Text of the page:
Sculptor Kent Ullberg, who works out of studios in Loveland, Colorado and Corpus Christi, Texas, was honored by the City of Corpus Christi Parks & Recreation Department on Wednesday, March 16. The City re-named the Padre Island park at 14125 Jackfish Avenue "Ullberg Park." The location was formerly known as "Seagull Park." The event also marked the unveiling of Ullberg's bronze sculpture, "The Journey's End."
(PRWEB) April 12, 2005 -- Sculptor Kent Ullberg, who works out of studios in
Loveland, Colorado and Corpus Christi, Texas, was honored by the City of Corpus
Christi Parks & Recreation Department on Wednesday, March 16. The City
re-named the Padre Island park at 14125 Jackfish Avenue "Ullberg Park." The
location was formerly known as "Seagull Park." The event also marked the
unveiling of Ullberg's bronze sculpture, "The Journey's End."
The nine-foot piece depicts two endangered Kemp's ridley sea turtles returning to the beach where they were born to mate and lay their own eggs, beginning an ageless cycle once more. The park and sculpture are intended to help with efforts to educate the public about the struggling species. The Coastal Bend area of Texas is leading worldwide efforts to protect and release the endangered animal.
"They normally name parks after people who aren't with us any longer," noted Ullberg. "Though premature, it's quite an honor, and I'm pleased to also help efforts to save an endangered species." An accomplished diver, Ullberg has shared the water with sea turtles many times.
The sculpture took about six months to create, including many hours of observing and sketching turtles at the Texas State Aquarium. He was also able to handle them and take measurements. The cost to cast the sculpture was covered by donations from area residents and grants from the Arts and Cultural Commission and the Coastal Bend Community Foundation.
Donna Shaver, chief of the division of sea turtle science and recovery, has worked for 25 years to bring attention to the fragile nesting habits of the Kemp's ridley sea turtle. In that time, she has incubated, nurtured and released more than 30,000 sea turtles on the Padre Island National Seashore.
It's the aim of the Beautify Corpus Christi Association to designate Padre Island as the sea turtle capital of Texas. The park has undergone improvements of more than $25,000 through the efforts of the Association, the Padre Island Rotary Club and the City of Corpus Christi working together to create a master plan for the park, including improved irrigation and landscaping, added benches and walkway upgrades. These are the first improvements to the park in 30 years.
Following the dedication, a reception was held at the Padre Isles Country Club to recognize major donors to the project. Ullberg held a book signing of his "Monuments to Nature," with proceeds going toward future improvements at Ullberg Park. Special acknowledgement was given to organizations and area residents that made the project possible, including Padre Island Rotary Club, The City of Corpus Christi Parks & Recreation Department, The Arts & Culture Commission, The Coastal Bend Community Foundation, The Padre Island Property Owners Association, Island Architects, Mr. J & Sons Builders, Padre Isles Country Club, the Jackfish Neighbors, and Kent Ullberg. Donations to the Beautify Corpus Christi Association Save the Seat Turtle project are welcome.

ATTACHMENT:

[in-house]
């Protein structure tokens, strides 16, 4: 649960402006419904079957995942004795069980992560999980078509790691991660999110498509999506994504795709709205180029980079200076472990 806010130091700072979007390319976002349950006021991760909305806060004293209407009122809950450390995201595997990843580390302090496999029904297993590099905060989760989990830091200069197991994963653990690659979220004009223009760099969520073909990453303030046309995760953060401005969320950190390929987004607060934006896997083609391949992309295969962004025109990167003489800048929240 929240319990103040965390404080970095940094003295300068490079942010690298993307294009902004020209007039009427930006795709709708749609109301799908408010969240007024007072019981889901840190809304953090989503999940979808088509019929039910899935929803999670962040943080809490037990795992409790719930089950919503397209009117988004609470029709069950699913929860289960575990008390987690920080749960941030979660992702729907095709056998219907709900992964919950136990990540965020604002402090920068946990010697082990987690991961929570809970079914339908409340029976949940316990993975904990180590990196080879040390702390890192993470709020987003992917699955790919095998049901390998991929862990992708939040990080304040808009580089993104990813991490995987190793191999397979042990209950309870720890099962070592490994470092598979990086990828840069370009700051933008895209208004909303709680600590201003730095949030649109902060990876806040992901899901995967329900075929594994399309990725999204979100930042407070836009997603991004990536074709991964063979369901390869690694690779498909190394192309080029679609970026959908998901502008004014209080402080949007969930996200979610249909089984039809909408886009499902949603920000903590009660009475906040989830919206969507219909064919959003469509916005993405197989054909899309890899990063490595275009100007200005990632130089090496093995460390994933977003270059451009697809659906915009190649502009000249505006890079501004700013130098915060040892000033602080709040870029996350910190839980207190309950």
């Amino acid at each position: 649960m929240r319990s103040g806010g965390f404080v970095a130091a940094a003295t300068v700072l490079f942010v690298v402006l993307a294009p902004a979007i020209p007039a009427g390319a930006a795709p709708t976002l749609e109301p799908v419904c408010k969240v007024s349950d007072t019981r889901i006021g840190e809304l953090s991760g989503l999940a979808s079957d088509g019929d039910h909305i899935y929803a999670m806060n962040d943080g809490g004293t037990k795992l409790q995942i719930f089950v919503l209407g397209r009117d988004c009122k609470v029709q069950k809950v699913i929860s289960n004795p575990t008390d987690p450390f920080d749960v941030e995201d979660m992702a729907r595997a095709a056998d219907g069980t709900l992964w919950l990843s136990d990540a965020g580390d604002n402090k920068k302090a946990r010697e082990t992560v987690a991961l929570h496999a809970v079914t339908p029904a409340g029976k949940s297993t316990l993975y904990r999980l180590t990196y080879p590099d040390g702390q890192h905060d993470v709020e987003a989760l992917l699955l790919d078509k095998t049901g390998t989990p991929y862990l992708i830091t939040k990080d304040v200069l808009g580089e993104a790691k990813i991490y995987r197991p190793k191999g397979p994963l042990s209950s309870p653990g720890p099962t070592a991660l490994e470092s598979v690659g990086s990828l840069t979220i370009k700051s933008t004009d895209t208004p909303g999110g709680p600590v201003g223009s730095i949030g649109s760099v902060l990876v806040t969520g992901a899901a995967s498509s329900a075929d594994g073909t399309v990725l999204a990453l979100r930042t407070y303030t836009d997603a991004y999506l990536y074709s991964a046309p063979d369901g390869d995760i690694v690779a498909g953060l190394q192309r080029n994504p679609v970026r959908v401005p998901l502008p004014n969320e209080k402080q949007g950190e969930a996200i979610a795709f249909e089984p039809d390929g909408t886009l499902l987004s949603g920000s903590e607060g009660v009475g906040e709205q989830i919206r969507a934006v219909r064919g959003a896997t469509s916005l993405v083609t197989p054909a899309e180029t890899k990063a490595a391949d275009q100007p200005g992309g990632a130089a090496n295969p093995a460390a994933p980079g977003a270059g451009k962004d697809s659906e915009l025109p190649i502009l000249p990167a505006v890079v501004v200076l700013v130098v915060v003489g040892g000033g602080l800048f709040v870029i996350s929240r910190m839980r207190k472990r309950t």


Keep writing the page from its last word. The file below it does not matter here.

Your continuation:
Note: an image of "The Journey's End" is available upon request.
About Kent Ullberg
A native of Sweden, Kent Ullberg is recognized as one of the world’s foremost wildlife sculptors. While he has done hundreds of works on a small scale, he is perhaps best known for the monumental works he has executed for museums and municipalities from Omaha, Nebraska to Cape Town, South Africa. His Fort Lauderdale, Florida and Omaha, Nebraska installations are the largest wildlife bronze compositions ever done, spanning several city blocks. Regardless of scale, he imbues all of his subjects with unparalleled vitality.
Ullberg is a member of a number of important art organizations that have honored him with prestigious awards. These include, in New York City, Allied Artists of America, National Academy of Design, National Arts Club, National Sculpture Society and the Society of Animal Artists. The National Academy of Design elected Ullberg a full “Academician,” one of the highest recognitions a visual artist can receive. His memberships and awards outside New York include the American Society of Marine Artists, Ambler, Pennsylvania; and the National Academy of Western Art, Oklahoma City, which awarded him the Prix de West Award in 1998, the foremost award in western art. He is a major supporter of many wildlife conservation efforts.
Ullberg’s work can be found in major museums and corporate headquarters around the globe, including the National Museum of Natural History in Stockholm, Sweden; the National Gallery in Botswana, Africa; National Geographic Society, Washington, D.C.; Exhibition Hall, Beijing, China; the Guildhall in London, and many more. His pieces can also be found in the private collections of world leaders and celebrities, including H.R.H. Prince Bernhard of the Netherlands, Jack Nicholson and Robert Wagner. He maintains studios in Loveland, Colorado and Corpus Christi, Texas. For more information, call (970) 667-7809 or (361) 851-1600, or email e-mail protected from spam bots.
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Source : http://www.prweb.com/releases/2005/4/prweb228051.htm